What It Really Takes To Make Your Channel Successful In 2020

YouTube has come a long way since its inception in 2005. A lot has changed over the years, especially when it comes to finding success on the platform. You can no longer upload videos about whatever you want and expect to have both monetization and an audience. However, a lot of people are still turning their channels into lucrative careers.

Here’s what it really takes to make your channel successful in 2020.

Get as specific as you can with your niche.

When “YouTuber” first became a viable career, the majority of successful creators ran lifestyle channels, which served as an umbrella term for whatever content they wanted to create about their daily lives. They’d have vlogs, DIYs, makeup tutorials, food videos, and music videos all on the same channel, and their content would be devoured by millions of subscribers.

Now, however, with so many creators on the platform, it’s hard to reach a wide audience with such a wide variety of content. You can grow a substantial, engaged audience by focusing within a specific content niche. The more specific you can get, the better. You might even combine two of your favorite niches. Viewers will flock to your channel because they won’t be able to find anything else like it.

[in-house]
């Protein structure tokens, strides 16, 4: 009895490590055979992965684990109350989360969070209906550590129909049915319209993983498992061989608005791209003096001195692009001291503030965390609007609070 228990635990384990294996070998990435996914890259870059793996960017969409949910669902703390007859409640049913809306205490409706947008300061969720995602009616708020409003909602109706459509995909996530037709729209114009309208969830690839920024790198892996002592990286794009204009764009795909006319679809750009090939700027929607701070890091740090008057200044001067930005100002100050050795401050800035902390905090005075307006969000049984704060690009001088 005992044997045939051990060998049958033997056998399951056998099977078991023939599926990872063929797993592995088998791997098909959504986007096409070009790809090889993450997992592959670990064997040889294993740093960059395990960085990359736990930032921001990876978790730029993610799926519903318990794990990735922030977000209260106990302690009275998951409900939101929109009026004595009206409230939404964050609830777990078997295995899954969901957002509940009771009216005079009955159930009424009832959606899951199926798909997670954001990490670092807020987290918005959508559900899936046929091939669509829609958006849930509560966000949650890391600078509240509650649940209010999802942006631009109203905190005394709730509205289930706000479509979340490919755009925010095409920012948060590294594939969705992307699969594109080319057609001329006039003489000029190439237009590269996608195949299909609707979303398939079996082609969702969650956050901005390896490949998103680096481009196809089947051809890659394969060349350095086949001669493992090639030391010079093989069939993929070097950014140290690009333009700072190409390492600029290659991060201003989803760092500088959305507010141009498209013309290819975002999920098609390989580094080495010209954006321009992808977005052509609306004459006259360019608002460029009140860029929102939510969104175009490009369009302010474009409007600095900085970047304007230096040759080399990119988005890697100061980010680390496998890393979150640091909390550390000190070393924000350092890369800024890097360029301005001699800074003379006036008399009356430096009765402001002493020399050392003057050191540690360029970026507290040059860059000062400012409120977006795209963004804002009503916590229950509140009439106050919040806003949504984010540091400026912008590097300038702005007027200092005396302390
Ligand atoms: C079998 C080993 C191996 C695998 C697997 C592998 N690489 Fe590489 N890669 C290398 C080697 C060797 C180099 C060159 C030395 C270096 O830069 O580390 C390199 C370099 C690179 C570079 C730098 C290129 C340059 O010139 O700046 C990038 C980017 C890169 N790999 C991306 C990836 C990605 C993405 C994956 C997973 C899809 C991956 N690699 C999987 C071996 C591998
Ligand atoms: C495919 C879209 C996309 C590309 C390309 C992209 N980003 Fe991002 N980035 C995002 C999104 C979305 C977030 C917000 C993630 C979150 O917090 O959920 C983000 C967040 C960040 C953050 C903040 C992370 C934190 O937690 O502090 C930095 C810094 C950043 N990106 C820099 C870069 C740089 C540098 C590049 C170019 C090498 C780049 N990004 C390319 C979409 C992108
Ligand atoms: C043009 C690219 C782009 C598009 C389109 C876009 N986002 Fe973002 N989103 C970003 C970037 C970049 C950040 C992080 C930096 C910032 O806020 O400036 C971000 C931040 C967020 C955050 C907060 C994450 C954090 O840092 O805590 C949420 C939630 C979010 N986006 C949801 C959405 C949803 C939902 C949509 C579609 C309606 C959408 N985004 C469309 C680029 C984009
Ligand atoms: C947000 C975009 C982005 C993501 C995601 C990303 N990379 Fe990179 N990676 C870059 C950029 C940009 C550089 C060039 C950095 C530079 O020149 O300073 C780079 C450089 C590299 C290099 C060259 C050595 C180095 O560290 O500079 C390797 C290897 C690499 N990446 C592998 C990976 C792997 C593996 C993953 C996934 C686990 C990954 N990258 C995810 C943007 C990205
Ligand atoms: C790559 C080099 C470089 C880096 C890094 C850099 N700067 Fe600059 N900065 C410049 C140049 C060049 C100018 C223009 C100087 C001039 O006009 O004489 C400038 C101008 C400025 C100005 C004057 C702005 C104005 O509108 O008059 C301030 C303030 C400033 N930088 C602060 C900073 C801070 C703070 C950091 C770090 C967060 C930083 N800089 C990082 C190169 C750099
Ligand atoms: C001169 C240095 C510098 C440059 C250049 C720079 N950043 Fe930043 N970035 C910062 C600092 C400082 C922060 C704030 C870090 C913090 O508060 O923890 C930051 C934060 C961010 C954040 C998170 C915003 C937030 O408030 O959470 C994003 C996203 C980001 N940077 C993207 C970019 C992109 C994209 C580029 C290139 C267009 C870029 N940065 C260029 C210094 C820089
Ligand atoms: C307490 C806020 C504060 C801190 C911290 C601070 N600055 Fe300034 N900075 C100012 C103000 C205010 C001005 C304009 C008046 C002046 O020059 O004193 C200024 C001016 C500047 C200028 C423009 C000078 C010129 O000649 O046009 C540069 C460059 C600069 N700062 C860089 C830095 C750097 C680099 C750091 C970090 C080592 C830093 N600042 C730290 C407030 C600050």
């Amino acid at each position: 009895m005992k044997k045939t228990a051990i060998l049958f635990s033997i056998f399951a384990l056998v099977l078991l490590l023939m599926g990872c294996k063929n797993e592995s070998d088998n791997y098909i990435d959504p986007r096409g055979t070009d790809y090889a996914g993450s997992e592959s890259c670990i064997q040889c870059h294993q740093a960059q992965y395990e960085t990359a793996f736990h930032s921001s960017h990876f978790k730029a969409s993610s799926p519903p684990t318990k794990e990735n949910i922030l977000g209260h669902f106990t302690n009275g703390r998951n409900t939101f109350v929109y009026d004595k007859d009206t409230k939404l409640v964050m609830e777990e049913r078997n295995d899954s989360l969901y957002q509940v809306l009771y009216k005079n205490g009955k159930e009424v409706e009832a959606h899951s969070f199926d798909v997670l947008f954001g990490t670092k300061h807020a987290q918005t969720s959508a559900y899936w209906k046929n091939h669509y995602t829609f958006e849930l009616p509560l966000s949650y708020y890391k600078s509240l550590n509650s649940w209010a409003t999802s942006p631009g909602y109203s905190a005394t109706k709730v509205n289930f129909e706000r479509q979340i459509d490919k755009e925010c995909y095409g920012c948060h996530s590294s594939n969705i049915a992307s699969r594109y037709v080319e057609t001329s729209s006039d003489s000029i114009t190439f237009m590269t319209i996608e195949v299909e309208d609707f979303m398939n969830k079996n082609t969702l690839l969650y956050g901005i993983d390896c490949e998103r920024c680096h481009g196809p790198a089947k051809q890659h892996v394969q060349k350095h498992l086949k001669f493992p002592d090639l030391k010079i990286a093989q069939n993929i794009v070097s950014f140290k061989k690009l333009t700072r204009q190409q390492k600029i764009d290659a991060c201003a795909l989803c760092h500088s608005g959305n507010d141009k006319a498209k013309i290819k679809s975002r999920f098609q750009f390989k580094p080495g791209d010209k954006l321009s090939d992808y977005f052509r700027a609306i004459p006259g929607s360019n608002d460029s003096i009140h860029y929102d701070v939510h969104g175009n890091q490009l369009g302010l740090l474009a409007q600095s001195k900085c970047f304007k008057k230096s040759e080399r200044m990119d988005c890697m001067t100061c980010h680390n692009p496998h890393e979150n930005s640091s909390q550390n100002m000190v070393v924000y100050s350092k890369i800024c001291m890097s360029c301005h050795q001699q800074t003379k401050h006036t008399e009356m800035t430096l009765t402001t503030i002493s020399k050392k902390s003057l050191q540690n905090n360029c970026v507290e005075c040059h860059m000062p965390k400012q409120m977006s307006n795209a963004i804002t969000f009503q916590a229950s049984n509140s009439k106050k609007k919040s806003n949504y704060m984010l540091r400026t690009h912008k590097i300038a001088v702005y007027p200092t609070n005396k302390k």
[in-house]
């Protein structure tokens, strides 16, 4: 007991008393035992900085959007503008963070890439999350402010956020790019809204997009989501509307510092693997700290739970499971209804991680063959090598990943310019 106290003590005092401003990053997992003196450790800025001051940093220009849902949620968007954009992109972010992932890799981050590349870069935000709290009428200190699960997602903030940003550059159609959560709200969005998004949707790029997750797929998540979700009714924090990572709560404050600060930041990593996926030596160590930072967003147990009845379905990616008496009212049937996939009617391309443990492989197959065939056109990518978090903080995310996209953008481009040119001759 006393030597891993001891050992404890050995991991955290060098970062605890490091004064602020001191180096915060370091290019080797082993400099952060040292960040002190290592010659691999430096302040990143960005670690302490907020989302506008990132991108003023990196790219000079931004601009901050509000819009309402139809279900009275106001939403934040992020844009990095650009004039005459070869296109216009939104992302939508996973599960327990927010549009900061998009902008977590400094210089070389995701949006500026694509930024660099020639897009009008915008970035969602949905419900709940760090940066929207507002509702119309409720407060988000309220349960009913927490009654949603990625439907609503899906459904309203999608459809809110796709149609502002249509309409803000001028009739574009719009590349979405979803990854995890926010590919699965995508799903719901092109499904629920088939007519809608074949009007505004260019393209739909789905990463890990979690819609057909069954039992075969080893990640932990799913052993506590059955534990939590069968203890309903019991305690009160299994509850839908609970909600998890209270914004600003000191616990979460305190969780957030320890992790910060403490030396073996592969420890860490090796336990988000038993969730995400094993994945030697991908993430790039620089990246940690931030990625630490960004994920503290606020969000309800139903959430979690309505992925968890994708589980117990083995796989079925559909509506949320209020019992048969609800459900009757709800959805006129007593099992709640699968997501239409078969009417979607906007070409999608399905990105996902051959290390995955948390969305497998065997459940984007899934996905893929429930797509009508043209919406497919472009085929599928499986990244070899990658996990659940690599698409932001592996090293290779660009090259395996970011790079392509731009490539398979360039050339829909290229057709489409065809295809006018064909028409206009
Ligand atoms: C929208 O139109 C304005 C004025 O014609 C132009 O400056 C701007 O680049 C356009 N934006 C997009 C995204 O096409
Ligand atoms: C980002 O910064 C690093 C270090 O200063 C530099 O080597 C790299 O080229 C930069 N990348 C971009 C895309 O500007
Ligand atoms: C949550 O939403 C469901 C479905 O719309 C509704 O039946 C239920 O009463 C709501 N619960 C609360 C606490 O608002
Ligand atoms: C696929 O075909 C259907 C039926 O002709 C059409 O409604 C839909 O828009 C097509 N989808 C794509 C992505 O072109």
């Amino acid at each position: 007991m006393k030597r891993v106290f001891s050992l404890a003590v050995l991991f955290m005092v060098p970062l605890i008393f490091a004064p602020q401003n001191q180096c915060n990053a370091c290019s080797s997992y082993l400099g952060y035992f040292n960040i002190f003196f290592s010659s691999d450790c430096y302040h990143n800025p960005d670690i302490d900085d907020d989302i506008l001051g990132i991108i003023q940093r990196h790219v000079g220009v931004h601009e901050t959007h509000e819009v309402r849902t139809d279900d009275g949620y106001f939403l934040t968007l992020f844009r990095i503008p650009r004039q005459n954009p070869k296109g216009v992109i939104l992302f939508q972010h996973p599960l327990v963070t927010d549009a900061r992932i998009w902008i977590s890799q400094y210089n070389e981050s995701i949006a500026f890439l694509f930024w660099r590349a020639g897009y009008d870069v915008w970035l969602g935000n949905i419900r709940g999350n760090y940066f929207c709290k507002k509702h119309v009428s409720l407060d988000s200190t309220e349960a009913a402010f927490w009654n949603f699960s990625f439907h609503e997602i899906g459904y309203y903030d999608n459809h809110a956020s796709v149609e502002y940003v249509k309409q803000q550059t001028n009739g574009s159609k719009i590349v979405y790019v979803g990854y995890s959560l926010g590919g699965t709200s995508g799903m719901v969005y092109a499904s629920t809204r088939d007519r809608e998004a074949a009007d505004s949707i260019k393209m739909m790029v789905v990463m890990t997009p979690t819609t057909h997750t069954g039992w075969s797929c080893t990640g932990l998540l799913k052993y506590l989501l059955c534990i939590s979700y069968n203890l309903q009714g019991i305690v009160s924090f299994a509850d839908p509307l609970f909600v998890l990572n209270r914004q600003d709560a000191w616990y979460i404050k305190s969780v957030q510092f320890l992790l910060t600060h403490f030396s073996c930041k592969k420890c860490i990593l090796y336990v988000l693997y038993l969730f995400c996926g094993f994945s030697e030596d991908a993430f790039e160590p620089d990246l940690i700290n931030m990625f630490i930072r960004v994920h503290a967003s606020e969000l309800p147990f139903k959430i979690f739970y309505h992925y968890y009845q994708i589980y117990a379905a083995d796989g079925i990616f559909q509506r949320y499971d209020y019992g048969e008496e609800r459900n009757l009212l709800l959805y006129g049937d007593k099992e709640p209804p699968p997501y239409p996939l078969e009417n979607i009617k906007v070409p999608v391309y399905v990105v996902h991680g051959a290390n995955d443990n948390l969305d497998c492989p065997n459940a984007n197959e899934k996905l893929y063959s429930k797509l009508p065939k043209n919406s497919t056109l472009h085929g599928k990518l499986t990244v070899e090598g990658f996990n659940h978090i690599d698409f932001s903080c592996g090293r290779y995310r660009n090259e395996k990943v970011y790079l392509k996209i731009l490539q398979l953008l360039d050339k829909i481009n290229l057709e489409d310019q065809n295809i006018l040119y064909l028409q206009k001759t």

For example, there are a lot of costuming YouTubers, and there are a lot of thrifting YouTubers. There are even quite a few YouTubers who vlog about living in RVs or vans. Micarah Tewers combines all of those niches in her videos. She sews costumes out of thrifted materials. Her videos are vlog-syle, peppered with snippets of her life in an RV park. Her unique niche helped her gain a million subscribers.

Focus on watch time.

With the latest updates to the platform’s policies, your channel must have four thousand hours of public watch time as well as a thousand subscribers in order to be eligible for monetization. This means that, even if one of your early videos goes viral and you gain a hundred thousand new subscribers overnight, you might not be able to monetize it immediately.

Therefore, you need to focus on increasing your watch time, especially in your channel’s early days. Create videos that are at least ten minutes long. Keep a strict upload schedule so viewers know when to expect new content, and upload multiple times a week if you can.

You should also continue promoting your older videos. Playlists really help push previous uploads. Organize your content into playlists, then promote those playlists in your new video end screens and information cards.

Find the sweet spot between “Made for Kids” and following the Advertiser-Friendly Guidelines.

Whenever you upload a new video, you must voluntarily identify your intended audience by labeling it as either “Made for Kids” or “Not Made for Kids.” Because of COPPA, YouTube cannot monetize videos that are labeled “Made for Kids,” so focusing on a younger audience could unintentionally hurt your chances of success.

However, YouTube is also strict about monetizing videos that don’t comply with its Advertiser-Friendly Guidelines. In order to be monetized, a video cannot contain inappropriate language, adult content, violence, dangerous acts, etc. If a video breaks one of these rules or comes close to breaking it, then it might be marked with a yellow monetization sign, meaning that its monetization has been set to limited or no ads.